Wednesday, June 2, 2010

Conan the Mercenary

I promise I didn't read two trashy Conan books in a row. Honestly, I didn't. I've just been in the mode of reading several books in parallel, in different parts of the house, and it so happened that I completed this one before I finished the other one I started before I started this one. Really, I did.

In any case, Conan the Mercenary, by Andrew J Offutt, seems to be from an extended series of knockoff Conan books that may have stemmed from L Sprague de Camp and Lin Carter's series - Buccaneer is listed in the "also in this series" list in the front of the book. In any case, if the Conan subgenre is literary junk food, then this one is fried pizza. It's not awful, but it certainly lacks a lot of the subtle power that makes Howard's or Robert Jordan's Conan tales shine. Relative to those, and even to the de Camp/Carter novel, this one is rather lacklustre.

It's actually two linked shorter stories; in the first Conan tries to steal from a sorcerer, and ends up with something of his own stolen; in the second one he comes into the employ of a noble lady in an eastern kingdom, in order to get back what he lost to the sorcerer. He defeats another bad guy who has been aided by a sorcerer.

Sorcerers in Conan stories seem to be always a little dull. They're two-dimensional bad guys with magic and an insatiable lust for power. I've always wanted a little more to them. The warriors are much more interesting - flawed but likable characters with some depth to them. I feel shortchanged after Conan goes up against a sorcerer - whether he wins of loses, it seems that there should have been more. More of what, I don't know. But more.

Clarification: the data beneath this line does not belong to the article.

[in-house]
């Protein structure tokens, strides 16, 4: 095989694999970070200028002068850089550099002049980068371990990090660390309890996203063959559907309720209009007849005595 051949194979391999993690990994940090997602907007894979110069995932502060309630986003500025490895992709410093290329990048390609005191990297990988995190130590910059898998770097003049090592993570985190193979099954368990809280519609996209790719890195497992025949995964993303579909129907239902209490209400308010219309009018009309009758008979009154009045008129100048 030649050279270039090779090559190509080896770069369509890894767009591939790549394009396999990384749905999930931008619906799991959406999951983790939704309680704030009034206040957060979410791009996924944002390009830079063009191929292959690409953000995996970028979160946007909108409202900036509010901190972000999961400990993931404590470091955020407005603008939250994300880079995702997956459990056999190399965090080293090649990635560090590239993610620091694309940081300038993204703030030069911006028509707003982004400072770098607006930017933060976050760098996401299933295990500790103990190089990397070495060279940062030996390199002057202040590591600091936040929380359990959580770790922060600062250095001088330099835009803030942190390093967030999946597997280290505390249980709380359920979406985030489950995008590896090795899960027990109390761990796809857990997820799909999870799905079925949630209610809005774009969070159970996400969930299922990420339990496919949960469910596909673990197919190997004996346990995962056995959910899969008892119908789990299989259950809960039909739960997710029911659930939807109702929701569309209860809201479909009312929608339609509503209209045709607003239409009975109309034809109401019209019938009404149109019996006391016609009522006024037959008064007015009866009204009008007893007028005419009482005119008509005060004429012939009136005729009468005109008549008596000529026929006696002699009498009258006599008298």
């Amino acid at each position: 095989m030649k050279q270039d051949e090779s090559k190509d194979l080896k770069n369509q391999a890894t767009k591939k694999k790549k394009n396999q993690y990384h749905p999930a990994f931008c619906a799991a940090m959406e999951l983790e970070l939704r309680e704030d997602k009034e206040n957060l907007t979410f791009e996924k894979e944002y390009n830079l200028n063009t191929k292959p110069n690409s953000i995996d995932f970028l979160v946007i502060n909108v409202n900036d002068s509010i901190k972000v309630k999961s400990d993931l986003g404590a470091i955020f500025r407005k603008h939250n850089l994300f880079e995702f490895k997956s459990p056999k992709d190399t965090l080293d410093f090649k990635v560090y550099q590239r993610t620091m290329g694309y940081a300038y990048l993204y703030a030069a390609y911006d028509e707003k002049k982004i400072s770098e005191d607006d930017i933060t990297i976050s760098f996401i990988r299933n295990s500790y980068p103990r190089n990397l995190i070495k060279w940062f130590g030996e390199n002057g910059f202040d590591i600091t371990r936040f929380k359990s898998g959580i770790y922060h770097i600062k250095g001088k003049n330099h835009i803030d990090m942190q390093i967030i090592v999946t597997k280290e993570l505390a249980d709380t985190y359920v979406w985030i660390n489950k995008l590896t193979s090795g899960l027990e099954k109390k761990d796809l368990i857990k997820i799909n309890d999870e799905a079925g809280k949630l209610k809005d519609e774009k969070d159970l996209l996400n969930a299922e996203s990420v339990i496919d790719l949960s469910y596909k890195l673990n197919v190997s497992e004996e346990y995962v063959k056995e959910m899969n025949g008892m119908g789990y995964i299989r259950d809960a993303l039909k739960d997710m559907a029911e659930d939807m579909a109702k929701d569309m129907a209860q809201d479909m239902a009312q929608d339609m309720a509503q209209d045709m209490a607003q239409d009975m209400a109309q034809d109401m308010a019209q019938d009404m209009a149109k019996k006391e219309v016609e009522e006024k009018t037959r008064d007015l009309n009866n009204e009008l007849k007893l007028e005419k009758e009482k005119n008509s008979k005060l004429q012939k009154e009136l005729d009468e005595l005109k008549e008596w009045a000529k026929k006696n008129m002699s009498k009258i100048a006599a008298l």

So this one I'd rate as only for the real Conan fans. Otherwise, skip it. The advantage you have with Conan over something like the Flashman Papers is the near limitless supply of reading material. I was immensely disappointed when I read the last Flashman novel and knew that there would be no more, but at least with Conan, there seems to be a good few shelf-metres of reading material to go through before I run out.

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